I mean when there is actually going to be real resistance, after they shut down the trails. Yes it takes actual balls to protest something after it becomes unjustly illegal. Are you going to be a good little sheep when the Government tells you you no longer have the right to ride these trails? I'm just saying that I hope we are ready to make a presence after the laws pass as well as before. A bunch of granola crunchers at the trailhead with cardboard signs are not going to be the ones to "arrest" you for riding the trails. An advocacy ride was a great idea and I wish I could have been there. However, as this confrontation evolves, I think we need to be prepared to resist actual authority when the time comes. It's what people have done for all time when they have conviction and are willing to stand for something that has profound meaning and value to them. You with me?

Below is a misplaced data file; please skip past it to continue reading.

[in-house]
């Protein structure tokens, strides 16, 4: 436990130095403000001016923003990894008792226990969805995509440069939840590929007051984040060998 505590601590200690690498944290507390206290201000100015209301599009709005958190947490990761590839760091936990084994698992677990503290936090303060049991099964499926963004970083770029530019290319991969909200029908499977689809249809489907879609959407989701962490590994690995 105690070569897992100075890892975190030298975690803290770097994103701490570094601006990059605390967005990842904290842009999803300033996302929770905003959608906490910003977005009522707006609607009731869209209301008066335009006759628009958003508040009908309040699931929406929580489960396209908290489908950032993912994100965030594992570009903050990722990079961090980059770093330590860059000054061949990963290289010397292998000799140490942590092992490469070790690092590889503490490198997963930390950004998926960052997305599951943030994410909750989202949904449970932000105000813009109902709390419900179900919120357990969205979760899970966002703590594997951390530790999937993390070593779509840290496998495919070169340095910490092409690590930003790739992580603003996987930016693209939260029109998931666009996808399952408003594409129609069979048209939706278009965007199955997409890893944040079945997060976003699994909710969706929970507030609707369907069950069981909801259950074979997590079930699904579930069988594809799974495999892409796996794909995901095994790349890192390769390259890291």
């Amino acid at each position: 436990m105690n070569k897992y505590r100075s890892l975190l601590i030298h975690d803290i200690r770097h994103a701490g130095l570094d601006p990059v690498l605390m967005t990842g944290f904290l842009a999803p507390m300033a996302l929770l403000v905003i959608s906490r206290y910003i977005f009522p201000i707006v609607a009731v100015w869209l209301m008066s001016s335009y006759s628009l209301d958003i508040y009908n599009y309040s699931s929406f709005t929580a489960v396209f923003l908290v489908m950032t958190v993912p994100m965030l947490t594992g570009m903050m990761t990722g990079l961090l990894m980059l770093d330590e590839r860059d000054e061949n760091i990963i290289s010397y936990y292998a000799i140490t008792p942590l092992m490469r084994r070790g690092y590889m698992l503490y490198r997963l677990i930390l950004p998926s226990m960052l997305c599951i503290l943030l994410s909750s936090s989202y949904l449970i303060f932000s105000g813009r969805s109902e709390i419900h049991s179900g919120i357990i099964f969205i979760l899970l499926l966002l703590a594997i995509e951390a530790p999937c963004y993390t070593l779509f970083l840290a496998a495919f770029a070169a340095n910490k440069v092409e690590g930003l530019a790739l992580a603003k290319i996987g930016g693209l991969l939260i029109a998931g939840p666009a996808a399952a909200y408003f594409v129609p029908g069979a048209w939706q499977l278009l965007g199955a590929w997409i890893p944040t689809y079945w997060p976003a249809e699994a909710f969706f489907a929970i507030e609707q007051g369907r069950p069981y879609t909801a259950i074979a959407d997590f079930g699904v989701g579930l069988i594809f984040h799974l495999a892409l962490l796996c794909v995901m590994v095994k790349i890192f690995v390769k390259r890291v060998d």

Last edited by tone capone; 07-18-2008 at 02:00 PM.

  43. #43
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    [QUOTE=tone capone]
    Quote Originally Posted by venom600
    Call me crazy, but we just spent half a thread discussing what douche-bags the enviros were for showing up to protest the advocacy ride. Maybe you could articulate some ideas on when/where/how to peaceably assemble....so we can all show up and prove we're not 'pussies'